This can all be scripted using, for example, wget.  In this way automatic
backup of data is possible using validated requests.  Note that for full
security you must also use HTTPS, protect your keys, etc.

This does not use pycrypto because the version available on appengine is
incomplete, and the library as a whole appears to be poorly implemented and
documented.  As a consequence, you must include pyasn1 and python-rsa in
your project (both are pure-python and fairly small).
'''

import logging
from os import environ, urandom
from base64 import urlsafe_b64encode, urlsafe_b64decode
from hashlib import sha1
from sys import argv, stderr
from time import time

from django.http import HttpResponse
from rsa.key import newkeys, PrivateKey, PublicKey
from rsa import sign as rsa_sign, verify as rsa_verify

try:
    from google.appengine.api import memcache
except ImportError:
    print >> stderr, 'Failed to import appengine; assuming you are running
    locally'


PUBLIC_KEY = PublicKey.load_pkcs1('''-----BEGIN RSA PUBLIC KEY-----
MIGJAoGBAL7SLyF//4YgqVlE1ppv9eZ++/pFtju3cNJT2RFSIZs8Ulk0HEjT8b7O
lRCEOchL79w/ID8CQA6dNCcs/Ok8miswg+2GNRJCJvQKDgdmn6uAyoEXvpFLXEbz
c4ayBIWLDmAKgaKk5or05M57ScJ/hfZ1h0/MUV76bmNAFMxHilwXAgMBAAE=
-----END RSA PUBLIC KEY-----
''')


def nonce(request):
    def log(value):
        #logging.debug('Adding to nonce: %r' % value)
        return value
    hash = sha1()
    hash.update(log(urandom(8)))
    hash.update(log(environ['REQUEST_ID_HASH']))
    hash.update(log(environ['INSTANCE_ID']))
    hash.update(log(str(time())))
    hash.update(log(urandom(8)))
    nonce = urlsafe_b64encode(hash.digest())
    logging.info('New nonce: %s' % nonce)
    memcache.add('nonce', nonce, namespace='nonce', time=60)
    return HttpResponse(content=nonce)


def verify(view):
    def wrapper(request, *args, **kargs):
        if 'signature' in kargs:
            signature = kargs['signature']
        else:
            return HttpResponse(content='No named signature parameter in URL',
    status=403)
        nonce = memcache.get('nonce', namespace='nonce')
        if not nonce:
            return HttpResponse(content='No nonce found', status=403)
        try:
            signature = signature.encode('ascii')
            signature = urlsafe_b64decode(signature)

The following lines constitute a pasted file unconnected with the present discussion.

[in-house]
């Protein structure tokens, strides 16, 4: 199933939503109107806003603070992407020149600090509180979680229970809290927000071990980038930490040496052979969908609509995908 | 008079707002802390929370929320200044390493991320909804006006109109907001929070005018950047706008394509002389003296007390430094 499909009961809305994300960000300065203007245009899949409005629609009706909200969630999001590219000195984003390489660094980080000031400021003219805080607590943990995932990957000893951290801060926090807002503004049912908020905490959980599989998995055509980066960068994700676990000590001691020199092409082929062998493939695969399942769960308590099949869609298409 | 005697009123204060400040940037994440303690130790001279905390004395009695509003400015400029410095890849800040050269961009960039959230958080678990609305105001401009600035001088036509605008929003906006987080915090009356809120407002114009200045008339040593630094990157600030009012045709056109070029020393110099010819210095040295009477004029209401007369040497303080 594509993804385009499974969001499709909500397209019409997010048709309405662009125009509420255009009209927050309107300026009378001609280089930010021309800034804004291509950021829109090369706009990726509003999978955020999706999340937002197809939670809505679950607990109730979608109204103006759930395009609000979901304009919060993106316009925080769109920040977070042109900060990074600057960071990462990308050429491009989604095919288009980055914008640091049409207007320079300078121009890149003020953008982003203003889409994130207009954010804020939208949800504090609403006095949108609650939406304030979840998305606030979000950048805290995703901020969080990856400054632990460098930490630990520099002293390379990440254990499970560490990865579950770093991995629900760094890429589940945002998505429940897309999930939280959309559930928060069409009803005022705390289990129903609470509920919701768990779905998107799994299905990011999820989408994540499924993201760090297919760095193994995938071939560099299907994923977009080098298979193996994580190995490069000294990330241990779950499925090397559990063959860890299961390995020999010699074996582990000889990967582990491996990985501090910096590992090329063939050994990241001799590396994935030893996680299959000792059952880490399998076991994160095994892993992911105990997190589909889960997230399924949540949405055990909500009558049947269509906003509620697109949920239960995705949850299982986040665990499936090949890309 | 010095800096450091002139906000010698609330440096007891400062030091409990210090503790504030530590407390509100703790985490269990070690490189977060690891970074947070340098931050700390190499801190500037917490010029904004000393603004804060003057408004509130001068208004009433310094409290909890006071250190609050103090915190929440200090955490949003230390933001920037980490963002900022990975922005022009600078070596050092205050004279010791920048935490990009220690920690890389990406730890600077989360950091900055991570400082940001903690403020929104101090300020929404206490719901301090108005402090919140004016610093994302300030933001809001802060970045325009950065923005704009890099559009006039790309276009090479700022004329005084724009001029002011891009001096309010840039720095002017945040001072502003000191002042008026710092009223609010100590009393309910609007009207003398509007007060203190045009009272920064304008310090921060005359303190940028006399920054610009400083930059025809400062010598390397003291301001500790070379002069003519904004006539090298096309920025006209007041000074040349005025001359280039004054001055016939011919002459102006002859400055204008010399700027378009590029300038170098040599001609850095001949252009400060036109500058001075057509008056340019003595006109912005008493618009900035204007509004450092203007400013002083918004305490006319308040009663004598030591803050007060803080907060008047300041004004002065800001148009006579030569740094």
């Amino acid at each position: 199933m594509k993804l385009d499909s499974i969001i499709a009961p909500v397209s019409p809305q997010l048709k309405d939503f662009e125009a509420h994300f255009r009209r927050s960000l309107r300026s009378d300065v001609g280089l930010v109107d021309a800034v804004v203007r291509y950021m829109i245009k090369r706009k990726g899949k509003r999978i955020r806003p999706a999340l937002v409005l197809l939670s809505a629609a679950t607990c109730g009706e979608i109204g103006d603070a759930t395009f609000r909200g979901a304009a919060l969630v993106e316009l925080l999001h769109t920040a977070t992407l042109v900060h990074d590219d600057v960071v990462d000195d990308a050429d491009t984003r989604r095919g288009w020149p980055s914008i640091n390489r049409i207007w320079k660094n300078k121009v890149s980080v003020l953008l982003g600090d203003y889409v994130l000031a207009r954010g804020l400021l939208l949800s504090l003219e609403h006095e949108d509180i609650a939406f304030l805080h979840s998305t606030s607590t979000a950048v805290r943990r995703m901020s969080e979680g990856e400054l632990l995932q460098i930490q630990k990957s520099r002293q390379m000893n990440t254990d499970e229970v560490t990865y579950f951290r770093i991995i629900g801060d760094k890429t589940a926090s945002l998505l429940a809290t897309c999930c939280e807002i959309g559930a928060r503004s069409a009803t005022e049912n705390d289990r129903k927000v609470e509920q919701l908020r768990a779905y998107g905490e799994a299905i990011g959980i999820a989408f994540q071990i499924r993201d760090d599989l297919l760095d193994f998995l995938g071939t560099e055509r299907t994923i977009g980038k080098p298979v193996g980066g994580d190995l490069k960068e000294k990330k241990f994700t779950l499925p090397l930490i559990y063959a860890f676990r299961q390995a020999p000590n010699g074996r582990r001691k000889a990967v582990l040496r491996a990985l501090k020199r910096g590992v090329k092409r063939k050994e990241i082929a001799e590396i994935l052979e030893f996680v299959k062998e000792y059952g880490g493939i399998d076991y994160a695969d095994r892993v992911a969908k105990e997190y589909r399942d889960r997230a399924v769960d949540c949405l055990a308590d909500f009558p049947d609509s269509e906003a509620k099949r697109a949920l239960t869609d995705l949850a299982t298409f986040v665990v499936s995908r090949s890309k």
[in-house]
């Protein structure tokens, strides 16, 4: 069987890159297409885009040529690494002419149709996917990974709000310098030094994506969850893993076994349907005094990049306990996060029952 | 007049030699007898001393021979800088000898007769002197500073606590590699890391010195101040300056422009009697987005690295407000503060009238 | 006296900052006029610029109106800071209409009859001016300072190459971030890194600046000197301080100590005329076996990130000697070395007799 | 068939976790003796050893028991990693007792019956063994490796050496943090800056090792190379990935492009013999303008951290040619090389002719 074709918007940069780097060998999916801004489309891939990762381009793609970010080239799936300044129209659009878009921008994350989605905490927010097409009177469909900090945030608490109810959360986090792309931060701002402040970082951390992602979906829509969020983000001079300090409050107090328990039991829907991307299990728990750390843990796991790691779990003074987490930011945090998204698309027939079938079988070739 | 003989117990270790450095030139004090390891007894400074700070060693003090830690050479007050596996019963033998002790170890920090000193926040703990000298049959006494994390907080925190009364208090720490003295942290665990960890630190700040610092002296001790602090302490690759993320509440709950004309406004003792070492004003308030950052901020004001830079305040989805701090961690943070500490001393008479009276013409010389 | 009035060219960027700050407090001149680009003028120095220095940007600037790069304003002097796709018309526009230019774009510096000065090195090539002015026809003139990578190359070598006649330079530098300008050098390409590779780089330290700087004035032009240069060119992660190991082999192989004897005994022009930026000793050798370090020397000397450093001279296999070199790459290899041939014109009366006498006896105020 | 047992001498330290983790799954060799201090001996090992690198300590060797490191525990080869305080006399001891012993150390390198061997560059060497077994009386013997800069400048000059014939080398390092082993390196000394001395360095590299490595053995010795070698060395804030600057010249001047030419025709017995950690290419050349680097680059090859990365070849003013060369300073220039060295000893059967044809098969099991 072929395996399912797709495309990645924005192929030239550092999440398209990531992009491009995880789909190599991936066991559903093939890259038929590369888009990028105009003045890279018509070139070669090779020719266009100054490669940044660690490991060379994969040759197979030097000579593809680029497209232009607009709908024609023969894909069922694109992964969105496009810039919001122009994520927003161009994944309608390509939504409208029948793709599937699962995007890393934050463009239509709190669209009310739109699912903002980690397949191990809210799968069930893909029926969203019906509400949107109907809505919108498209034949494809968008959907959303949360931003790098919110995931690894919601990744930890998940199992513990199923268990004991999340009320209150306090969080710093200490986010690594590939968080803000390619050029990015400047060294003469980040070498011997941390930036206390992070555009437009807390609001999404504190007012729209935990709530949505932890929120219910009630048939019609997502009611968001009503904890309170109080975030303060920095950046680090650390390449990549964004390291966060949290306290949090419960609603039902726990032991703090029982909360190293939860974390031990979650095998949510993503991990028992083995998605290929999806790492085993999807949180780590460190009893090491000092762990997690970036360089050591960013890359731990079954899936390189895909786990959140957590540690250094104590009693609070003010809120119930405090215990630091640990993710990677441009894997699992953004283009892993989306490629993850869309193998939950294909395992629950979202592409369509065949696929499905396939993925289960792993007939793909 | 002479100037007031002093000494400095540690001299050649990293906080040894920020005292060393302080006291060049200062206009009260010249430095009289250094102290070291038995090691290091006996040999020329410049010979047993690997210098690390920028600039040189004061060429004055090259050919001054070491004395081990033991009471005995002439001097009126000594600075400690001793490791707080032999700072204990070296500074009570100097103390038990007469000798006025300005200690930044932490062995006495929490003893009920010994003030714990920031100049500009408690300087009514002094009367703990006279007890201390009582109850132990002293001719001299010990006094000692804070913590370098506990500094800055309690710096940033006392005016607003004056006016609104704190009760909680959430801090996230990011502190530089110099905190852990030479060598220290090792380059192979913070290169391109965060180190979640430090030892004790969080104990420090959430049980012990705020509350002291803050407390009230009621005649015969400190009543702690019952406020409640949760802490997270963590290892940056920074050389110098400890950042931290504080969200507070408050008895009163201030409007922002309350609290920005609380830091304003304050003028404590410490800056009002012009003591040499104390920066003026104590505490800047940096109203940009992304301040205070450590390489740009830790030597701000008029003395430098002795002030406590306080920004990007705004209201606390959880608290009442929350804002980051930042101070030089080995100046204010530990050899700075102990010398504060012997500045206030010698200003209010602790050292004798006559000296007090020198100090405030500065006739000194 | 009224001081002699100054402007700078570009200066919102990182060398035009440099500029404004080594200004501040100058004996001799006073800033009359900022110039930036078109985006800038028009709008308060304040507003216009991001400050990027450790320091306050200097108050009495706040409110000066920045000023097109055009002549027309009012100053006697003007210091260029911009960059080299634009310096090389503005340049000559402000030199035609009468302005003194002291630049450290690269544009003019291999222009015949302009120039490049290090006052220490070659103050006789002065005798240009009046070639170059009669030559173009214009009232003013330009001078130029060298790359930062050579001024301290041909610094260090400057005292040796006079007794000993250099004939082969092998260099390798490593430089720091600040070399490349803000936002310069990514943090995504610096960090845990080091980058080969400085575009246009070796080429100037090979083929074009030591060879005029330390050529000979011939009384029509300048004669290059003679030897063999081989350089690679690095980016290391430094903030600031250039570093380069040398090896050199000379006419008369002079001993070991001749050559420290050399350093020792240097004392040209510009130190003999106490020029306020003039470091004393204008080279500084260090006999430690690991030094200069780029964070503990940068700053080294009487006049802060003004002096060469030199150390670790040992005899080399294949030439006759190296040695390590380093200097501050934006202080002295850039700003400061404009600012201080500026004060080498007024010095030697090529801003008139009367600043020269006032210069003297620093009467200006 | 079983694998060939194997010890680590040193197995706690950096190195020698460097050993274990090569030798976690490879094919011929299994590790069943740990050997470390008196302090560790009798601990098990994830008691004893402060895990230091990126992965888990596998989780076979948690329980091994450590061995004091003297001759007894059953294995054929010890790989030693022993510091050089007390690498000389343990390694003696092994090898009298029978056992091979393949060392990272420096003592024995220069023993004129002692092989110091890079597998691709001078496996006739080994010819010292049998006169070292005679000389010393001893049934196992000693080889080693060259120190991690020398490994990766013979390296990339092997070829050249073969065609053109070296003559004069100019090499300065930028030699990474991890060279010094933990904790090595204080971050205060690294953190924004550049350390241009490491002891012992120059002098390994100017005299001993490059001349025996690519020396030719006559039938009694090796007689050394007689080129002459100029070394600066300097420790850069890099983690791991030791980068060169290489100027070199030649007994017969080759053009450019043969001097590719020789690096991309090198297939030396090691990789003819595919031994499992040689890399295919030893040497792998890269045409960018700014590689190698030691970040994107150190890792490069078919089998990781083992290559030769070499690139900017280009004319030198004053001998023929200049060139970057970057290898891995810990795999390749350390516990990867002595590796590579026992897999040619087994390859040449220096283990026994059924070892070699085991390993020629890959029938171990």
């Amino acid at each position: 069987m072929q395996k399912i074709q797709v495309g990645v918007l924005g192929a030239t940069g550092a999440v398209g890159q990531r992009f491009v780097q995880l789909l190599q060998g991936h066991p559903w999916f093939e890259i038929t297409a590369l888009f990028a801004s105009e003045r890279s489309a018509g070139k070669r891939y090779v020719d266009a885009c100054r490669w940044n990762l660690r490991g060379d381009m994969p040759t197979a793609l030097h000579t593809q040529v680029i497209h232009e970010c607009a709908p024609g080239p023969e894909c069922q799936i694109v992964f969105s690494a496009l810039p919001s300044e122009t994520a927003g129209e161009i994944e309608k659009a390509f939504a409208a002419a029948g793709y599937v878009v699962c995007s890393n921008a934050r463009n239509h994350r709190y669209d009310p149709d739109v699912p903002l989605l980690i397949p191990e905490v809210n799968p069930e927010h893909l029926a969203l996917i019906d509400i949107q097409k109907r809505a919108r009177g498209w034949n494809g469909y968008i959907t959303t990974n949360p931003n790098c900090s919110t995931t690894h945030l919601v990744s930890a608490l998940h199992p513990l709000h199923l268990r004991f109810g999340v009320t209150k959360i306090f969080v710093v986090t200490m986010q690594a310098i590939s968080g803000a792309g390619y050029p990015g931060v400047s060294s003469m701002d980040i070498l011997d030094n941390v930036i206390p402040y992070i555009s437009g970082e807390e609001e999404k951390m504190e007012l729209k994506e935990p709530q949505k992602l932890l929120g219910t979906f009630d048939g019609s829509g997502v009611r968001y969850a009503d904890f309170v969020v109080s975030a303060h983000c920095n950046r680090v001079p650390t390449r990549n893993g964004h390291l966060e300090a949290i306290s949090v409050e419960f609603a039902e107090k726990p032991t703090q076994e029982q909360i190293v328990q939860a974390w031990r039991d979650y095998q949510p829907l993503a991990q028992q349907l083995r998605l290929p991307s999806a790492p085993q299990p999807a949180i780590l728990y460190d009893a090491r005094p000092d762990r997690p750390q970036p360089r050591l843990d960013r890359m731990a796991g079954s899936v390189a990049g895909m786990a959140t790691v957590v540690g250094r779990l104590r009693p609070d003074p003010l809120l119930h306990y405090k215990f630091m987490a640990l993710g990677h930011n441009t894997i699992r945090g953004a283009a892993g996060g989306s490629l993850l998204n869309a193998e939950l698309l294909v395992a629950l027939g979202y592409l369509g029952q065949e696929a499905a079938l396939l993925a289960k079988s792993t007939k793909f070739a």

rsa_verify(nonce, signature, PUBLIC_KEY)
        except Exception, e:
            logging.error(e)
            return HttpResponse(content='Bad signature', status=403)
        logging.debug('Verified %r with %r' % (nonce, signature))
        return view(request, *args, **kargs)
    return wrapper


def new_keys(path):
    print >> stderr, "\nGenerating new keys (please wait)"
    (public_key, private_key) = newkeys(1024)
    print >> stderr, "\nPublic key (copy to code):"
    print >> stderr, "'''%s'''" % public_key.save_pkcs1()
    out = open(path, 'w')
    print >> out, private_key.save_pkcs1()
    out.close()
    print >> stderr, "\nPrivate key written to %s" % path


def sign(path, nonce):
    inp = open(path, 'r')
    pkcs1 = inp.read()
    inp.close()
    private_key = PrivateKey.load_pkcs1(pkcs1)
    print >> stderr, "\nPrivate key read from %s" % path
    print >> stderr, "\nSignature to stdout:"
    signature = rsa_sign(nonce, private_key, 'SHA-1')
    #print repr(signature)
    print urlsafe_b64encode(signature)

    
if __name__ == '__main__':
    if len(argv) == 3 and argv[1] == 'new_keys':
        new_keys(argv[2])
    elif len(argv) == 4 and argv[1] == 'sign':
        sign(argv[2], argv[3])
    else:
        print >> stderr, '''
Usage:
  verify.py new_keys path/to/key_file
  verify.py sign path/to/key_file nonce
'''

Python-RSA update released

From: =?UTF-8?Q?Sybren_A=2E_St=C3=BCvel?= <sybren@...>

Date: Sun, 7 Aug 2011 16:31:31 +0200

Hey Andrew,

I've removed the "import abc" statement from python-rsa.

Thanks for entering a bug report. Next time, please log in at Bitbucket
before entering such a bug report. That way, you'll be automatically update=
d
when it's fixed (and it saves me from tracking down your contact details).

Cheers,
Sybren

--=20
Sybren A. St=C3=BCvel

http://stuvel.eu/

Small Correction and Script

From: andrew cooke <andrew@...>

Date: Sun, 7 Aug 2011 20:37:02 -0400

I have "memcache.add()" above, where it should be "memcache.set()".
Otherwise, this works nicely.  The following script grabs the data:

  #!/bin/bash

  if [ -e backup.json ]
  then
    mv backup.json backup.json.old
  fi
  wget -O nonce http://www.parti.cl/nonce
  export PYTHONPATH=particl:~/pkg/google_appengine/lib/django_1_2/
  echo -n "http://www.parti.cl/dump/" > signature
  python2.5 particl/particlsite/verify.py sign key `cat nonce` >> signature
  wget -O backup.json `cat signature`


Andrew